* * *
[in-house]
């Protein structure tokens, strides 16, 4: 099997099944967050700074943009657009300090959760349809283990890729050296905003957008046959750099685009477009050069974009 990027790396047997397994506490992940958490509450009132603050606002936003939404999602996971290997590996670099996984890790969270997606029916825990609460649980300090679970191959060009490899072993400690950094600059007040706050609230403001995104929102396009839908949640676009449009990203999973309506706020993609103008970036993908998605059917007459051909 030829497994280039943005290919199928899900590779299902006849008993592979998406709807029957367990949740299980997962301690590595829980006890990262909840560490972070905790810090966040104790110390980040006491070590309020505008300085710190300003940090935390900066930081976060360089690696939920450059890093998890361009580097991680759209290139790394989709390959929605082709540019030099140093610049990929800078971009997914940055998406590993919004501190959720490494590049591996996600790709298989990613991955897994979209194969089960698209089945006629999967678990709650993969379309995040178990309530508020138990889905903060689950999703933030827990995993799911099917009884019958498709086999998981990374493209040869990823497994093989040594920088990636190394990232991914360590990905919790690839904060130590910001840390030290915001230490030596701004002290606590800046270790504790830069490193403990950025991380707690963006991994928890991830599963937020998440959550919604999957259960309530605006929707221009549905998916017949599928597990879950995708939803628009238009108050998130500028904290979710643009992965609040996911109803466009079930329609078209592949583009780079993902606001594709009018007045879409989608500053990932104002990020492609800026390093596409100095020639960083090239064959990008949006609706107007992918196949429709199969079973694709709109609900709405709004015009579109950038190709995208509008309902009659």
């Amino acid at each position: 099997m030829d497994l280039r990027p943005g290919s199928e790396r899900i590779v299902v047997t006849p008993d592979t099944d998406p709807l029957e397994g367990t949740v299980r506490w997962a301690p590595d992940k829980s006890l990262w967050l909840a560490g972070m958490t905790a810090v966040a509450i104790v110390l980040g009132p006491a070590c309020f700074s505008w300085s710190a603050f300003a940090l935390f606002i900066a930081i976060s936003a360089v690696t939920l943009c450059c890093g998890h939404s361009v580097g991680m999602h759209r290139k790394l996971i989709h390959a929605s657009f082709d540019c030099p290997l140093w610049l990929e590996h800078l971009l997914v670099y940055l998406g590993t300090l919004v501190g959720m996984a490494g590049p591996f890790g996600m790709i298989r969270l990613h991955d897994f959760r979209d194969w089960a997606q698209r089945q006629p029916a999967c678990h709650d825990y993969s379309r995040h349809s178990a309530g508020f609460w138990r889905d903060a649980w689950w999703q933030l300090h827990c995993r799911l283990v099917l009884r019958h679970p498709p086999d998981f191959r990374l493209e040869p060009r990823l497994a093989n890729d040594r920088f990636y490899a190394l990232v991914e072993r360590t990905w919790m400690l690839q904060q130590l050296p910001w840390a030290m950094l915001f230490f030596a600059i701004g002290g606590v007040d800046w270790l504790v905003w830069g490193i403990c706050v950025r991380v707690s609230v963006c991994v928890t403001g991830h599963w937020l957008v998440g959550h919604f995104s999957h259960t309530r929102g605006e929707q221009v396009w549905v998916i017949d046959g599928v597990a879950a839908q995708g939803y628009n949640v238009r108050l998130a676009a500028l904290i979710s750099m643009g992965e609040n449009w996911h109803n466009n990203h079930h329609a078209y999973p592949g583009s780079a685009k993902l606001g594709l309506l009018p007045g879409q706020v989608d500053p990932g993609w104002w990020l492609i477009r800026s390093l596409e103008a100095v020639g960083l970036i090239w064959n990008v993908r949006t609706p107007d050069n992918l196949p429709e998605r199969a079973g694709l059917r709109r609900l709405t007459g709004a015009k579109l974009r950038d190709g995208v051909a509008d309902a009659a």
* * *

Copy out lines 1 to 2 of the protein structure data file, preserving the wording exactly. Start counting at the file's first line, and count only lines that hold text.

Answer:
[in-house]
């Protein structure tokens, strides 16, 4: 099997099944967050700074943009657009300090959760349809283990890729050296905003957008046959750099685009477009050069974009 990027790396047997397994506490992940958490509450009132603050606002936003939404999602996971290997590996670099996984890790969270997606029916825990609460649980300090679970191959060009490899072993400690950094600059007040706050609230403001995104929102396009839908949640676009449009990203999973309506706020993609103008970036993908998605059917007459051909 030829497994280039943005290919199928899900590779299902006849008993592979998406709807029957367990949740299980997962301690590595829980006890990262909840560490972070905790810090966040104790110390980040006491070590309020505008300085710190300003940090935390900066930081976060360089690696939920450059890093998890361009580097991680759209290139790394989709390959929605082709540019030099140093610049990929800078971009997914940055998406590993919004501190959720490494590049591996996600790709298989990613991955897994979209194969089960698209089945006629999967678990709650993969379309995040178990309530508020138990889905903060689950999703933030827990995993799911099917009884019958498709086999998981990374493209040869990823497994093989040594920088990636190394990232991914360590990905919790690839904060130590910001840390030290915001230490030596701004002290606590800046270790504790830069490193403990950025991380707690963006991994928890991830599963937020998440959550919604999957259960309530605006929707221009549905998916017949599928597990879950995708939803628009238009108050998130500028904290979710643009992965609040996911109803466009079930329609078209592949583009780079993902606001594709009018007045879409989608500053990932104002990020492609800026390093596409100095020639960083090239064959990008949006609706107007992918196949429709199969079973694709709109609900709405709004015009579109950038190709995208509008309902009659």